U.S. Department of Commerce Issues Affirmative Preliminary Countervailing Duty Determination for Walk-Behind Lawn Mowers from China
For Immediate Release
October 26, 2020
Contact: Office of Public Affairs
WASHINGTON - Today, the U.S. Department of Commerce announced an affirmative preliminary determination in the countervailing duty (CVD) investigation of walk-behind lawn mowers and parts thereof (walk-behind lawn mowers) from China.
Commerce preliminarily determined that exporters/producers from China received countervailable subsidies with rates ranging from 14.68 percent to 22.74 percent.
As a result of today’s decisions, Commerce will instruct U.S. Customs and Border Protection (CBP) to collect cash deposits from importers of walk-behind lawn mowers from China based on these preliminary rates noted above.
The petitioner is MTD Products, Inc. (Valley City, Ohio).
Commerce is scheduled to announce its final determination in this case on or about March 9, 2021. This deadline may be extended.
If Commerce makes an affirmative final determination, the U.S. International Trade Commission (ITC) will be scheduled to make its final injury determination on or about April 22, 2021. If Commerce makes an affirmative final determination in this investigation and the ITC makes an affirmative final injury determination, Commerce will issue a CVD order. If Commerce makes a negative final determination of dumping or the ITC makes a negative final determination of injury, the investigation will be terminated and no order will be issued.
In 2019, imports of walk-behind lawn mowers from China were valued at approximately $24.5 million.
Read the fact sheet on today’s decisions.
The strict enforcement of U.S. trade law is a primary focus of the Trump Administration. Since the beginning of the current administration, Commerce has initiated 293 new antidumping (AD) and CVD investigations – a 266 percent increase from the comparable period in the previous administration.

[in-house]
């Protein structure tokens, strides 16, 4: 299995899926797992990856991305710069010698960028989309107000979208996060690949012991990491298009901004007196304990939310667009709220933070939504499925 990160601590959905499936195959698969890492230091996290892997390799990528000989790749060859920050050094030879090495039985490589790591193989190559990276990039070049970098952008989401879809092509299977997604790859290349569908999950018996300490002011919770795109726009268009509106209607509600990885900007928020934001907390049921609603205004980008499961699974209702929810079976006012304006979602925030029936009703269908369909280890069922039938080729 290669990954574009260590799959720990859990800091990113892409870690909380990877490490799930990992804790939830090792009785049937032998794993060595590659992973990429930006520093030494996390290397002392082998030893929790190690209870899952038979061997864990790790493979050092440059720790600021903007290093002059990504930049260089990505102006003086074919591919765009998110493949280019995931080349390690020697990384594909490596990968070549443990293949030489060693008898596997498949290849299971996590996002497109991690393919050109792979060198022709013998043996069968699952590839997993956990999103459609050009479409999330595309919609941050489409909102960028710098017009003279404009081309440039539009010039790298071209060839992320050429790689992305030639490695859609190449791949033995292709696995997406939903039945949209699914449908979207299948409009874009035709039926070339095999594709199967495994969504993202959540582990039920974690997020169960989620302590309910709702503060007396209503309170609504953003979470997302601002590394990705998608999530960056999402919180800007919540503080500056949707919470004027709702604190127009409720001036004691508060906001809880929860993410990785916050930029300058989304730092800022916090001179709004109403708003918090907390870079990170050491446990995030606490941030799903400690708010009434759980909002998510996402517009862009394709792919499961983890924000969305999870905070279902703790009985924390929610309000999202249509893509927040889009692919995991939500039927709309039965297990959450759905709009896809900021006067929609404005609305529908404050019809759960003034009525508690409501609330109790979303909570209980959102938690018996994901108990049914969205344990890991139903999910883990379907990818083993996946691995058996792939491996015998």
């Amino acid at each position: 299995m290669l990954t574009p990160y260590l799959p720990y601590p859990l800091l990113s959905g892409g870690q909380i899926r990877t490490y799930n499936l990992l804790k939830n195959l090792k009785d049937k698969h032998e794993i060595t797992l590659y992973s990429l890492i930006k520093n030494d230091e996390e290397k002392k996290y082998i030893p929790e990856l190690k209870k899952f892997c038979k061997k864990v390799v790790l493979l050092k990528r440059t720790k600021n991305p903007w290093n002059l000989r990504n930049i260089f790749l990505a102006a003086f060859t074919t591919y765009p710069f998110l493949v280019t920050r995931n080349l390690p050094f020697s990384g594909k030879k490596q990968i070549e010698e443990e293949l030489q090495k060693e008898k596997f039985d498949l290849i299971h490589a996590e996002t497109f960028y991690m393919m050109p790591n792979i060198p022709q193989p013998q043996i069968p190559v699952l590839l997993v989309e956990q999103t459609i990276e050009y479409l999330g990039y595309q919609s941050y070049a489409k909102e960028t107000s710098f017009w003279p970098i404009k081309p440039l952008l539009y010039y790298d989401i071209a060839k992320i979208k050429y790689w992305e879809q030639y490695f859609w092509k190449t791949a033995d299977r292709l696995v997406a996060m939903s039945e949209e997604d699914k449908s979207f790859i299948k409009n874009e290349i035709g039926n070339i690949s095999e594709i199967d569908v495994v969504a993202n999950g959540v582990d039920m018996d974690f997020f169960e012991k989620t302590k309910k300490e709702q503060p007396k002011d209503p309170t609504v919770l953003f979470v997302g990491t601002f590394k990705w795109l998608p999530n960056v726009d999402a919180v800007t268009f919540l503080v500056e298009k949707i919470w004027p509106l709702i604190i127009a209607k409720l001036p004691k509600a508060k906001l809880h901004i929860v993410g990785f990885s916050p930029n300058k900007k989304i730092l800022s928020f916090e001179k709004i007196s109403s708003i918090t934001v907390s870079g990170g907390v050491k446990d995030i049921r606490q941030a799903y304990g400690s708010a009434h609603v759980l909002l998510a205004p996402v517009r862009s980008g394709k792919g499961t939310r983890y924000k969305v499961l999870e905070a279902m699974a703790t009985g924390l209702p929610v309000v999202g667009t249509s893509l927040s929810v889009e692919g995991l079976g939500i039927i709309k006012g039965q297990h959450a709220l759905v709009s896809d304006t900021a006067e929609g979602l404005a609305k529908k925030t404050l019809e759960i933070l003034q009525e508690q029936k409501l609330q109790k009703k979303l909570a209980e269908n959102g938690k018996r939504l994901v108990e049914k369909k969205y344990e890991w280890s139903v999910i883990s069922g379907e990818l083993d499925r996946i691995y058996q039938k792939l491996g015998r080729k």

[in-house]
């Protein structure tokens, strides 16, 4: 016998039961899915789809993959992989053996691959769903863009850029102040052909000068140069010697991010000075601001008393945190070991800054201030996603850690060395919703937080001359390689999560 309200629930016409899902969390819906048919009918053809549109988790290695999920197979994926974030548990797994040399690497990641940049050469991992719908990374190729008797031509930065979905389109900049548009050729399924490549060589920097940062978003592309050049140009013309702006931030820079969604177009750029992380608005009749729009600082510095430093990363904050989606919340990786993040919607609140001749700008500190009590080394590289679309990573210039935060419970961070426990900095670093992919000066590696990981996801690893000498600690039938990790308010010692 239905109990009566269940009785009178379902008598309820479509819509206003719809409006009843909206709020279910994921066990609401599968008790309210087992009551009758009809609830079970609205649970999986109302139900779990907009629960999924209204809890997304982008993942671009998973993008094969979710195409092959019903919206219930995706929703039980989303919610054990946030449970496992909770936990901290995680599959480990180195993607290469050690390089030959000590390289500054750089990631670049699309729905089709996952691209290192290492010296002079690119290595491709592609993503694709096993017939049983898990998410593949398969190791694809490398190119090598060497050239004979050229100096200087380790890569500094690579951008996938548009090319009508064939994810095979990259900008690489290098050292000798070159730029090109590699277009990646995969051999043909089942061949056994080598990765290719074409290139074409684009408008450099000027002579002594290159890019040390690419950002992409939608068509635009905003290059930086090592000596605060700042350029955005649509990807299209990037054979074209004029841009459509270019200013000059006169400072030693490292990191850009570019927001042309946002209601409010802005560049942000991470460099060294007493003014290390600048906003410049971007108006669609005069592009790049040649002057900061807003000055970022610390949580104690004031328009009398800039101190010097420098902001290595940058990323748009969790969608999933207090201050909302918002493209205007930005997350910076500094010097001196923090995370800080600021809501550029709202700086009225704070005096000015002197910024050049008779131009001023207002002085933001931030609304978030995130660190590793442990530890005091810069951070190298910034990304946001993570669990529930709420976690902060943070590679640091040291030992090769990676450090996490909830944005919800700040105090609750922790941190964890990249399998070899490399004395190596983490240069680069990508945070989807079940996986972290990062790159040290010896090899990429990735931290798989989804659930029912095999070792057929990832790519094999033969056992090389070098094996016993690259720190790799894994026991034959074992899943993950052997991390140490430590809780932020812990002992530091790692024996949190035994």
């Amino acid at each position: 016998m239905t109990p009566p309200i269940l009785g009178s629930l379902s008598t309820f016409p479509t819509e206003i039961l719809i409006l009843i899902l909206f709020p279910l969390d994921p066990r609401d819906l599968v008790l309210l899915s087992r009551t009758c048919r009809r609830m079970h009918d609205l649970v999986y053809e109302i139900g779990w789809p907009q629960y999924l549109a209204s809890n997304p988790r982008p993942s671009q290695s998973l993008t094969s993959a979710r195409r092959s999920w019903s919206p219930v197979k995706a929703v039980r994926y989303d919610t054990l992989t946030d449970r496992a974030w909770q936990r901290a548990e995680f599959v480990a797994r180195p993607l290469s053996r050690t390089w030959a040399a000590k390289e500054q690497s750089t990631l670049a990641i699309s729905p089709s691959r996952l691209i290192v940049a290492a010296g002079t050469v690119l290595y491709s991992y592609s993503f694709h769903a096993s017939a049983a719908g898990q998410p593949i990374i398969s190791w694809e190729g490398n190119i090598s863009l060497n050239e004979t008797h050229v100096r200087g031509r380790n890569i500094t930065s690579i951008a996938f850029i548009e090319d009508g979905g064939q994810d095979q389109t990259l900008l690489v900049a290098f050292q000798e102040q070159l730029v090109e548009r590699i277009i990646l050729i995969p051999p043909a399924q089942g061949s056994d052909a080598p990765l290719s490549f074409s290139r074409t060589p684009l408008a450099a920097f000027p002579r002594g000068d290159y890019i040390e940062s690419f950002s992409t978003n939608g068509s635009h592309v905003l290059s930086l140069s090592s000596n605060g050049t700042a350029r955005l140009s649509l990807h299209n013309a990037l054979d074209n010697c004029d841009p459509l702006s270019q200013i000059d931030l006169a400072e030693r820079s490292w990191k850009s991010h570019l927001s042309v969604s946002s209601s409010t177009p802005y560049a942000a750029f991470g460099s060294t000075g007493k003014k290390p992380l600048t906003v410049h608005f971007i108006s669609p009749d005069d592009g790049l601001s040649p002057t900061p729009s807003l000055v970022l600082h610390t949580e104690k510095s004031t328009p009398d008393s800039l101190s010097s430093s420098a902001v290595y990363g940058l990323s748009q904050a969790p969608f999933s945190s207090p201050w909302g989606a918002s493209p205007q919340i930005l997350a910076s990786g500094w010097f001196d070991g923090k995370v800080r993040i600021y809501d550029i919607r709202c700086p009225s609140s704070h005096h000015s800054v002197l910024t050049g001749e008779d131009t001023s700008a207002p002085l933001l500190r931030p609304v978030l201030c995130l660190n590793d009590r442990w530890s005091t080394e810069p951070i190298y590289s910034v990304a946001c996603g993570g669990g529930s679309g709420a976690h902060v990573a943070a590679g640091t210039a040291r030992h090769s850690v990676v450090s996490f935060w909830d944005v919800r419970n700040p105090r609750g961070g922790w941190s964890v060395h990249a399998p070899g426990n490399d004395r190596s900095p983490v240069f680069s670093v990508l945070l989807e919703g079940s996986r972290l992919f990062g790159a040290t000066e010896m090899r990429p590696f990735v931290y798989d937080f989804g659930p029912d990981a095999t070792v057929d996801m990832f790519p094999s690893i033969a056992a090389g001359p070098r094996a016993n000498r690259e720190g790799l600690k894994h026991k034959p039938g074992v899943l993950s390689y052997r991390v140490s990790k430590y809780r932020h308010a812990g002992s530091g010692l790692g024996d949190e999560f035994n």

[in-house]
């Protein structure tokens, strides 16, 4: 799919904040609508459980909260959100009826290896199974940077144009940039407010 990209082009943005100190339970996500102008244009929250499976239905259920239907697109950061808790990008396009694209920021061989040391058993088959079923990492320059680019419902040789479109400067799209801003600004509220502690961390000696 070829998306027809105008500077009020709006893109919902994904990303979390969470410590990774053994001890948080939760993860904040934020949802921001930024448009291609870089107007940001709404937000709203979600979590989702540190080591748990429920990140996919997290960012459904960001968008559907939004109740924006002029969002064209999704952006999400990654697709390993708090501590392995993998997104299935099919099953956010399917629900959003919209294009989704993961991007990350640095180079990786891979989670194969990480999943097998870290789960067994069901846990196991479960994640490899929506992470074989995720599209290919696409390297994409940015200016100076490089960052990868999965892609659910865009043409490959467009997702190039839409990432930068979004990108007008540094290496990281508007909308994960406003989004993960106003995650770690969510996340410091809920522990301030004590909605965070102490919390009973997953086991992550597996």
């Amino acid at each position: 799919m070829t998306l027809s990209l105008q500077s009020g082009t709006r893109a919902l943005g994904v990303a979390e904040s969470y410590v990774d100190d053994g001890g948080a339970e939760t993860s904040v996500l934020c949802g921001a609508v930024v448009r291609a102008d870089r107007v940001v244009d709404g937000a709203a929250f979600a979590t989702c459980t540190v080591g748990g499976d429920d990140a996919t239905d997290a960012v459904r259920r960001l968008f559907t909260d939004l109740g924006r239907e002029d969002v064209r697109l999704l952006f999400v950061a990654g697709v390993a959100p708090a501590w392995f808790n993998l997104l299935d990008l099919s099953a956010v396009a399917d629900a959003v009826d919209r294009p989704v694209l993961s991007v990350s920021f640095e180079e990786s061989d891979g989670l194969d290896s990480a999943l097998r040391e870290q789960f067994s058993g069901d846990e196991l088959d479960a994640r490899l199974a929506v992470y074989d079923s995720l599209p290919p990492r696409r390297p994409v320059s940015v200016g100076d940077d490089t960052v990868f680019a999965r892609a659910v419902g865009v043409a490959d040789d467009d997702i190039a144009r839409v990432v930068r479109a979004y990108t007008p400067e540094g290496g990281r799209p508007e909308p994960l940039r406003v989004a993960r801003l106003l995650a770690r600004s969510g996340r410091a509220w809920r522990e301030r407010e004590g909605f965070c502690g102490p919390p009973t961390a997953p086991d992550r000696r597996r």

The CVD law provides American businesses and workers with an internationally accepted mechanism to seek relief from the harmful effects of unfair subsidization of imports into the United States. Commerce currently maintains 540 AD and CVD orders which provide relief to American companies and industries impacted by unfair trade.
Foreign companies that receive financial assistance from foreign governments that benefits those companies’ production of goods and is limited to specific enterprises or industries, or is contingent either upon export performance or upon the use of domestic goods over imported goods, are subject to countervailing duties.
The U.S. Department of Commerce’s Enforcement and Compliance unit within the International Trade Administration is responsible for vigorously enforcing U.S. trade laws and does so through an impartial, transparent process that is consistent with international rules and is based on factual evidence provided on the record.